Thanks for your transparency… I just want to let you know your post came at a good time, as I am going through the exact same thing (except from a woman in ministry point of view).

    I agree ministry is lonely, being a leader is lonely, and we all have our stuff to go through that God uses to prune us.

    But it is tough…and so I just wanted to let you know in a way you are not alone… because there are others (like me) who are struggling with the same thing!

  2. While I don’t consider myself a “leader” per se, I am somewhat alone in my yearning to leave this world. Not easy to have deep friendships when I’m trying to rid myself of the mundane & petty that seem to be the center of most mom’s my age lives. Did that make sense?
    So I am acutely aware that it is me, not them. A bit lonely for now, I suppose.
    Is it selfish to not want to take the risk or make the investment?

    Thanks for sharing Brian. You are not alone in your loneliness.

  3. if i were your age, and a man, (hah) and not your student, i would be there for you, and i would listen to you.

    but i know that for those reasons, all i can do is say that i would. and that i care.

    so what if it sounds cheesy.

    you really mean a lot.

  4. love you friend.
    miss you too.

  5. What am I chopped liver?


  6. Nope,

    I don’t like chopped liver…

  7. Hey Brian,
    Great post. I know you are not alone in the friend thing. It’s a hard subject for me to navigate as well. I wish I had a sister. It’s hard to risk being vulnerable. Anyway, thanks for sharing. I know Gregg & I consider you and Shannon great friends.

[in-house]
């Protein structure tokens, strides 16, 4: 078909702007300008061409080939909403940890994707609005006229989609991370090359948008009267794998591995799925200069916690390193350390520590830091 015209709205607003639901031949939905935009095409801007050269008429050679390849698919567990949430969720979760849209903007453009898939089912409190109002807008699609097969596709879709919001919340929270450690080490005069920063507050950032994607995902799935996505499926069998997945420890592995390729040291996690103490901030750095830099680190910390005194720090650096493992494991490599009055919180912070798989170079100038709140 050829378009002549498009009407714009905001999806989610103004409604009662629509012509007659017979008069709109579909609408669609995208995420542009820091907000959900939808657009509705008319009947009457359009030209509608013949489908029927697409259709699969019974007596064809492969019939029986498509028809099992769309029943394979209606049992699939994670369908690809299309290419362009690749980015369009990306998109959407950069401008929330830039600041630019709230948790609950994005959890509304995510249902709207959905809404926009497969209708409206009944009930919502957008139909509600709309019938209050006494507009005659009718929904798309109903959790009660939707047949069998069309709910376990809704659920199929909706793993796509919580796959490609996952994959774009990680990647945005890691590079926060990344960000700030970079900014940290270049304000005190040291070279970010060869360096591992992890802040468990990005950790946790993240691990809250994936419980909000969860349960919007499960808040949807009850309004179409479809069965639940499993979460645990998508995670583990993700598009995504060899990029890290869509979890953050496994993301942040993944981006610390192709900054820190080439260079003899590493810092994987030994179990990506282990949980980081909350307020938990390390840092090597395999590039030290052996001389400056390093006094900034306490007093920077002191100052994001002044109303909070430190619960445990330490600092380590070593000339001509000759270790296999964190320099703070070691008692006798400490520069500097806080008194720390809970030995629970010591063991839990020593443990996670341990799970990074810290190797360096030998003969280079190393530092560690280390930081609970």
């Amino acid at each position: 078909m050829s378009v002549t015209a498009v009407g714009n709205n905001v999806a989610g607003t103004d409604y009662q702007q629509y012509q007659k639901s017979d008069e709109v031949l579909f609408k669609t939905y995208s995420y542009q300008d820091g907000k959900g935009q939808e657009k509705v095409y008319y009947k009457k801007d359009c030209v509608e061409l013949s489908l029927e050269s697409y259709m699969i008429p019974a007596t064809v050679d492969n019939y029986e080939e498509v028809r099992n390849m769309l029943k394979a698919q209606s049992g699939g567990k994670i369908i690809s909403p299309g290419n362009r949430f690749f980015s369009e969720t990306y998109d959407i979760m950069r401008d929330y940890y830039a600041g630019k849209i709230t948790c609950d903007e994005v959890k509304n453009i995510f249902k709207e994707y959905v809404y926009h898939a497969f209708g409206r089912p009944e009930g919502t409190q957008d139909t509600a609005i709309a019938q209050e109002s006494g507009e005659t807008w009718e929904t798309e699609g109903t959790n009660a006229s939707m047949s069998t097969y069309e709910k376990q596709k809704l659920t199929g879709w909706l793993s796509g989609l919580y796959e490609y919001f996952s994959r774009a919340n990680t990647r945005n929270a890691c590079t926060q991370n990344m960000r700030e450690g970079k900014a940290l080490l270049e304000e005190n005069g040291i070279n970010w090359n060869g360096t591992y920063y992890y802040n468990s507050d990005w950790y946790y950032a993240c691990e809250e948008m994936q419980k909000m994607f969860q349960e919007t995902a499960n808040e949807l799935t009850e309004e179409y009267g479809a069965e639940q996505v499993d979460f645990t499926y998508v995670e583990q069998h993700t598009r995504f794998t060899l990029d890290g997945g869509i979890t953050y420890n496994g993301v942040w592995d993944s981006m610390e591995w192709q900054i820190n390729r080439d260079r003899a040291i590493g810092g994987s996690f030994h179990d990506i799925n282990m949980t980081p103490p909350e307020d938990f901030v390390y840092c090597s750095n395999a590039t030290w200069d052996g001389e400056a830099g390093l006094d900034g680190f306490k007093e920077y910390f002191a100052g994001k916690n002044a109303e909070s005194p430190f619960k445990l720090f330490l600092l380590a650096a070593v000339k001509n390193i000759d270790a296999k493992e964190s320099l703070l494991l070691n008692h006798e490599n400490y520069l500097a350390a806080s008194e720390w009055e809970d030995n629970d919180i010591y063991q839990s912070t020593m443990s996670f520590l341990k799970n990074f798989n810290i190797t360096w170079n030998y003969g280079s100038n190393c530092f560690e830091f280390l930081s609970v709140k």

8. I completely understand your post…it is especially harder for Men in this area, I think to form real friendships after you reach a certain age. Your post help articulate a hunger that I have felt and I know my wife has as well. I read your post yesterday, and was moved, but early this morning it came back to me and I want you to know that I am praying for you and for movement mine included). You ahve touched on a real need…the need to form friendships througout our lives…

  9. linda brangwynne says:

    Yeah, it’s really hard to get to a place that allows us to be vulnerable with a friend, but so worth it over the course of our lives. There are friends we can hang out with, and enjoy good company and conversation; and then there are the few more precious and rare deep friendships that are far more elusive. I tend to think of these close friendships almost more like art or music, in terms of both the way I am drawn and interact. There is a sense of connection there that is more than enjoying similar interests – and a level of sharing, caring and acceptance that touches the core of who we really are. Close friends journey with us, support us and challenge us. When that connection is rooted in a place of godliness and love, our lives are enhanced beyond measure. I think there is probably some significance to the face-to-face nature in this level of friendship, which requires both time to build and intentionality to cultivate. A question I struggle with is what kind of friend am I, really, to others that I truly care about?

  10. I think Linda Brangwynne should write a book. So eloquent with her words.
    And yes, I do need to re-evaluate what kind of friend I am to those I truly care about.
    Thanks for the insight.

  11. Hugs to you our Treasured Friend. Love ya.